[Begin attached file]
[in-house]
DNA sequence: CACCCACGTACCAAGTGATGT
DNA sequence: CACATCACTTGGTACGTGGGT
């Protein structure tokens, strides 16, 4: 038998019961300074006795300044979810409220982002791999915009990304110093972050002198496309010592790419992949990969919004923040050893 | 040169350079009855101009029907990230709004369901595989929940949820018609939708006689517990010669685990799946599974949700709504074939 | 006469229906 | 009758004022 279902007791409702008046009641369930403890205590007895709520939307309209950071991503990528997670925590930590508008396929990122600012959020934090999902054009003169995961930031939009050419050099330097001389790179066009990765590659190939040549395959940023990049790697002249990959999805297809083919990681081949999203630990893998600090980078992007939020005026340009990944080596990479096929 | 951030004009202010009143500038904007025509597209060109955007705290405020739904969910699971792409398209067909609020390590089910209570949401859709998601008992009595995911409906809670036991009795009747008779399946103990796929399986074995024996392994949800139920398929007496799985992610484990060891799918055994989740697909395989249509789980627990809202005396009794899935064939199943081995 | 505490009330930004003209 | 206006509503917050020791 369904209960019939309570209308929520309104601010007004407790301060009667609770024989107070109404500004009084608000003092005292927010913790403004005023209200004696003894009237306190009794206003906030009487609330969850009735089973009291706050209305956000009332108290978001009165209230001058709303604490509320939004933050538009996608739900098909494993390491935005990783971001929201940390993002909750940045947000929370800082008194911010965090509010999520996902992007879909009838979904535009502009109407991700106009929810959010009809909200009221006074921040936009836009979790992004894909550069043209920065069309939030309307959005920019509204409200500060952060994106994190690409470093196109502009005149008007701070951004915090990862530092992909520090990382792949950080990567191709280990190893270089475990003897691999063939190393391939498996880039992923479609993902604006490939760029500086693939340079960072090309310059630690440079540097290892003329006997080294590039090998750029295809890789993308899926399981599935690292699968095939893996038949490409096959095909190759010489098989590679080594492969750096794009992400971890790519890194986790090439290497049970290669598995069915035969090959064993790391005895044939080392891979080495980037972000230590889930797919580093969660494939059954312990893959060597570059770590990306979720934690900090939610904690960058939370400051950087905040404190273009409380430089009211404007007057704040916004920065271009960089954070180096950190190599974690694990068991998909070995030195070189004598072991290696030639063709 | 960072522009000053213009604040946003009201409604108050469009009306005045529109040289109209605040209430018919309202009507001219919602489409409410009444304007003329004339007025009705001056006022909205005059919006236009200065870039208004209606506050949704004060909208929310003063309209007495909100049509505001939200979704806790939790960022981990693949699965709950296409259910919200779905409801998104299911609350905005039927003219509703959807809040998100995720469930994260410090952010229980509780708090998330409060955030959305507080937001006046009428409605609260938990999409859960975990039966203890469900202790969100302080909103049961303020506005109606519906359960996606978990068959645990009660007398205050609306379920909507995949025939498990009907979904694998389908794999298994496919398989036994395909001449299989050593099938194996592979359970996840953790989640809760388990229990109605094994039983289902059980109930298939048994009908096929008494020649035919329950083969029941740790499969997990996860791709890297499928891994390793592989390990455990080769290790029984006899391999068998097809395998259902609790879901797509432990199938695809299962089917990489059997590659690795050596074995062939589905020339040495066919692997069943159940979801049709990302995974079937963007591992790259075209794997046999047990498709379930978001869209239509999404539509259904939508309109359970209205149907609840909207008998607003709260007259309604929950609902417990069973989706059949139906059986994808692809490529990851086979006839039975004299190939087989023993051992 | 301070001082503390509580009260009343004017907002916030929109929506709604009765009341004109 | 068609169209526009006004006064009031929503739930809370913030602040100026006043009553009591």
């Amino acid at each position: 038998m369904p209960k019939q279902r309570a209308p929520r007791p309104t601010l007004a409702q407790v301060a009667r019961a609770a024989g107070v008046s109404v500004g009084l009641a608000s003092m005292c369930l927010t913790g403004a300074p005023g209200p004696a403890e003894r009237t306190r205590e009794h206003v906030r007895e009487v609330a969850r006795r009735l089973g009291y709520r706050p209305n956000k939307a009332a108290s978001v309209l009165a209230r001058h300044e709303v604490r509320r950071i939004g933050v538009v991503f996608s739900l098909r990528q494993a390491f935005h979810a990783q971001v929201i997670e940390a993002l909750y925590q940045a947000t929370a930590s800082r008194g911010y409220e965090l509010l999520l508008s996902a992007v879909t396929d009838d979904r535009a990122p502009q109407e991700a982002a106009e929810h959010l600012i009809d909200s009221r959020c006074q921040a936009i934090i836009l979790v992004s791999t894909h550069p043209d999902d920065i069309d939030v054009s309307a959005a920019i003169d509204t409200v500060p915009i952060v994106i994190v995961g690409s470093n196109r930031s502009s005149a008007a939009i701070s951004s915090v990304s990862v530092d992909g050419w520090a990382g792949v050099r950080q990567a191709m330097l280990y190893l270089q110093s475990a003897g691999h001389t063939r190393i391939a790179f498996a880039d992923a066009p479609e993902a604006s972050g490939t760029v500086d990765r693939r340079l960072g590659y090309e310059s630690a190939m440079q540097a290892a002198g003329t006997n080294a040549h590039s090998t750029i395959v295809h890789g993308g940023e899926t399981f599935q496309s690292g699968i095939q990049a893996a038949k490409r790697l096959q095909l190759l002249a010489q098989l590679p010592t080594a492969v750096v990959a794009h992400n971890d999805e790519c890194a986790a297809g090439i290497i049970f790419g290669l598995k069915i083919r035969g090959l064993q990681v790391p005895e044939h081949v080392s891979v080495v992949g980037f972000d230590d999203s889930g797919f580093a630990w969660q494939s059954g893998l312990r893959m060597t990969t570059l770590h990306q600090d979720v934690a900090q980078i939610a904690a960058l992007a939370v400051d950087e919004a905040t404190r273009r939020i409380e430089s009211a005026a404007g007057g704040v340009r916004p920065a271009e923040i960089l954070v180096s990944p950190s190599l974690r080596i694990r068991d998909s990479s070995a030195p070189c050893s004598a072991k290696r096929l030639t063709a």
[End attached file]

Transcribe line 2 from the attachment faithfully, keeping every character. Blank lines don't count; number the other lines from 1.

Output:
DNA sequence: CACCCACGTACCAAGTGATGT